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White light scanners perform surface height measurements of an object using white light as a source of illumination. These devices can be used on a camera mount, tripod, or robot to create a point-and-shoot style workflow that minimizes any set-up or programming time.
White light scanning is the predecessor to blue light scanning, and is typically more accessible than blue light, however, blue light scanning results has proven to be more accurate and less susceptible to the effects of transparency or reflections.
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Structured-light scanning systems that operate using LED bulbs, or blue light, are referred to as blue light scanners.
These are considered to be more accurate than white light scanners, and provide an enhanced experience compared to white light scanning. The two types of light are used in similar situations; however, blue light offers a higher output of quality through increased precision and accuracy.
Blue light scanners yield better results due to the fact that LED has a narrower wavelength, whereas white light is a combination of all the colors on the visible spectrum. Blue light is able to filter any interference from ambient light much more effectively than white light is. It is safe to say that blue light scanners offer enhanced capabilities, however, white light scanners are also capable of highly-accurate measurements.
3D Structured Light Scanner Applications
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Structured-light scanning systems provide ease of use, accuracy, and a number of advantages compared to other traditional methods of 3D scanning. Some applications of structured light 3D scanning include:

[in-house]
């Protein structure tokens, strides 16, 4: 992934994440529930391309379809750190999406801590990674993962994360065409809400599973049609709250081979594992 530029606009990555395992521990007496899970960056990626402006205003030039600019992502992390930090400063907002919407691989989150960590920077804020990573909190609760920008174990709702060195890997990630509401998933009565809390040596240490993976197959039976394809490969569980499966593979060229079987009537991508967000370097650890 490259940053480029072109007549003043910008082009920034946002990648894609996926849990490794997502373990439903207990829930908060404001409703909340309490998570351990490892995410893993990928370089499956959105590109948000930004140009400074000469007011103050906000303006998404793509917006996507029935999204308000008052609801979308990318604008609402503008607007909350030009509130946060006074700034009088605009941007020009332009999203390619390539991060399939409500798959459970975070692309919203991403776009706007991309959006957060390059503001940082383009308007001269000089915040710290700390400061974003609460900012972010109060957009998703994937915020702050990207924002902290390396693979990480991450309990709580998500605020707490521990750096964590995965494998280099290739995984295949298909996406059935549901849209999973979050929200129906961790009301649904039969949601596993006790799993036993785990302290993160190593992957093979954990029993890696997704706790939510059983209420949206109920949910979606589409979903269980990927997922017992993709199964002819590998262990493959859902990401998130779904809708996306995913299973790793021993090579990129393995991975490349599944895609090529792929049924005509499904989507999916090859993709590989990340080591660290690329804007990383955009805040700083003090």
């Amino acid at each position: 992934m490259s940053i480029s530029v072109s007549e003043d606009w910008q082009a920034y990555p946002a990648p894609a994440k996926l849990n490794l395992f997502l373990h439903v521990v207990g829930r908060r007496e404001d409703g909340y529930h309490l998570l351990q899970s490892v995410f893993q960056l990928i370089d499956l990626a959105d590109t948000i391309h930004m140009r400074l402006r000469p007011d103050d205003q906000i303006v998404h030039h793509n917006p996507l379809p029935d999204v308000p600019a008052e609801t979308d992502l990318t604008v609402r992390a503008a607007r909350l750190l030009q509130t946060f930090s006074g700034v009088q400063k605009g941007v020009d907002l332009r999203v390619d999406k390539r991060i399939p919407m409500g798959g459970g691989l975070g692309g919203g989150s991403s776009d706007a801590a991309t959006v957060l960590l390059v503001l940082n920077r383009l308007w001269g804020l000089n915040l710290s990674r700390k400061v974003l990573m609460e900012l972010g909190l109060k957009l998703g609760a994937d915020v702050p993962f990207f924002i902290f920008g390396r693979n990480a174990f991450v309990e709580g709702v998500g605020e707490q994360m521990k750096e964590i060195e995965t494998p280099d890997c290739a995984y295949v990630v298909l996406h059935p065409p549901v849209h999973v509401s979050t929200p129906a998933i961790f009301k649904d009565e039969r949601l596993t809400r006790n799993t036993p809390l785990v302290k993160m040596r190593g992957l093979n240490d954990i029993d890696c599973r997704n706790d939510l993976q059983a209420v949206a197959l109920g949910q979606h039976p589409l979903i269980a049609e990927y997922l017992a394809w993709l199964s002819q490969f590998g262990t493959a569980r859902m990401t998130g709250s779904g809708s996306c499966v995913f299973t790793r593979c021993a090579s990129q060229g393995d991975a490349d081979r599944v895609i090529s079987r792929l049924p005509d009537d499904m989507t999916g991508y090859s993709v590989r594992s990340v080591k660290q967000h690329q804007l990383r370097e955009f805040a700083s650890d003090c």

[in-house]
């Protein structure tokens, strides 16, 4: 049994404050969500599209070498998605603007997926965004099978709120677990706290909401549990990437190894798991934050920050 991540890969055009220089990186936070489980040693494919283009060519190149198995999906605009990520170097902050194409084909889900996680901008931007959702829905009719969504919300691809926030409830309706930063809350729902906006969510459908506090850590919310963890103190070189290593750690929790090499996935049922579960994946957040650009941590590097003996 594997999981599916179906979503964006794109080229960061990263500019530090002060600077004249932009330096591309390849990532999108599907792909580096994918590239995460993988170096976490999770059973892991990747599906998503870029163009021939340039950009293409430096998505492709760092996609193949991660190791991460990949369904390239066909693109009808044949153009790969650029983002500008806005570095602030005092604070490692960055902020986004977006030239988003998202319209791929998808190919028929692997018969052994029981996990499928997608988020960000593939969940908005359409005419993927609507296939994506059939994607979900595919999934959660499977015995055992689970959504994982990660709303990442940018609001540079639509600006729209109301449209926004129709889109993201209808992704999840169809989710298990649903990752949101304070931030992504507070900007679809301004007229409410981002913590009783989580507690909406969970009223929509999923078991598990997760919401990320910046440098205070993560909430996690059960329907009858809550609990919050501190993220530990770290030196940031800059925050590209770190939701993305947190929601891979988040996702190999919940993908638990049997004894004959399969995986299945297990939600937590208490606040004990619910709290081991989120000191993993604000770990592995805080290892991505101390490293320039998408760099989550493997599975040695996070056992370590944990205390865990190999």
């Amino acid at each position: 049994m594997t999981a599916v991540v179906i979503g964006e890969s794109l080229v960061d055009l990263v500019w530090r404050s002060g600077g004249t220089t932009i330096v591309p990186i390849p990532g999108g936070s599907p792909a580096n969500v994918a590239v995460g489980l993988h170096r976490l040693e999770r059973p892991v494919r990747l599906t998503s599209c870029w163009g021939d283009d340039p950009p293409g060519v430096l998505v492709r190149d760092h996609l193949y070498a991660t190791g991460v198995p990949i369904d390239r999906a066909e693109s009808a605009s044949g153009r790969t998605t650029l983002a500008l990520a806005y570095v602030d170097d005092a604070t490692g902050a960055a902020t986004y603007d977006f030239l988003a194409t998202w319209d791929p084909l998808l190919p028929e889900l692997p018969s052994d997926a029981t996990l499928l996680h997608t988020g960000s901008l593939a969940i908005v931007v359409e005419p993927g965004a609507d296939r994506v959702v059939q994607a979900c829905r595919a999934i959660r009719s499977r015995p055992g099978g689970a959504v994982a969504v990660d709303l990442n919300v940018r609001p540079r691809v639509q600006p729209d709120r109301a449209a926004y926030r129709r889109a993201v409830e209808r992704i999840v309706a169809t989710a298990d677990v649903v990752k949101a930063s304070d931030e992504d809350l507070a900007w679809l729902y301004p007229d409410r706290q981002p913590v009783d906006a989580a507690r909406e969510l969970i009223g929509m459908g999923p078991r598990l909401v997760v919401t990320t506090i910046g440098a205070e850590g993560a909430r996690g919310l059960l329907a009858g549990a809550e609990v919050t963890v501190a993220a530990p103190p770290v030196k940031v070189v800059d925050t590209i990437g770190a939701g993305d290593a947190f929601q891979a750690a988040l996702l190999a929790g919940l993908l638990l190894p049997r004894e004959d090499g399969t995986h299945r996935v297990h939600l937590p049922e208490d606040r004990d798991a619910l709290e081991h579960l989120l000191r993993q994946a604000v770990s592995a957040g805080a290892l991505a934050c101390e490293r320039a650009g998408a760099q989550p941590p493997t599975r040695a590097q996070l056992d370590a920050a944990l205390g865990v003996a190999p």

- Dimensional measurements used for the reproduction of parts, defect detection, repairs, and further quality assurance.
- Reverse engineering (RE) of objects, used to produce CAD data in particular.
- Automated optical inspection in high-volume manufacturing and assembly.
- Volume measurement of complex, engineered parts.
- Recovery of damaged or worn parts.
Lease Structured Light Systems & Scanners with Excedr
Product design, reverse engineering, and QA/QC all rely on accuracy and proper time management, accuracy and speed that structured light 3D scanners can provide. The fewer errors you make during production, the faster you get a product to market. All of this can help your business save money, increase your competitive advantage, and improve your profit margins.
However, if buying 3D optical measurement equipment is an issue, know that you have some alternatives! Our structured light scanner leasing program can get you the scanners you need without the costly downpayment upfront.
Request a structured light scanner lease estimate today or simply get in touch with us to learn more about our program and the costs of leasing.
Additionally, if you’re interested in other scanning solutions, such as laser scanners or laser trackers, we can help you with that as well. Our leasing options are not static, and we can source virtually any type of equipment for you.
This off-balance sheet financing structure provides three options at the end of the term. The lessee has the option to return the equipment to the lessor, renew at a discounted rate, or purchase the instrument for the fair market value. Monthly payments are also 100% tax deductible which yields additional monetary savings.
If you recently bought equipment, Excedr can offer you cash for your device and convert your purchase into a long-term rental. This is called a sale-leaseback. If you’ve paid for equipment within the last ninety days, we can help you recoup your investment and allow you to make low monthly payments. This also frees up money in your budget rather than tying it down to a fixed asset.
3D Structured Light-Scanner Manufacturers & Models on the Market
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Polyga Carbon, Polyga Compact, Polyga H3
EviXscan 3D, Heavy Duty Quadro, Optima+ M, FinePrecision
HP 3D Scan, Pro S3
ATOS 5, ATOS 5 AIRFOIL, ATOS 5X, ZEISS T-SCAN HAWK, GOM SCAN-1, ATOS Q, ATOS CAPSULE, ATOS COMPACT SCAN, ATOS CORE, GOM CT SCANNER
Einscan Pro HD, Einscan Pro 2X, Einscan H
Artec Eva, Artec Eva Lite, Artec Space Spider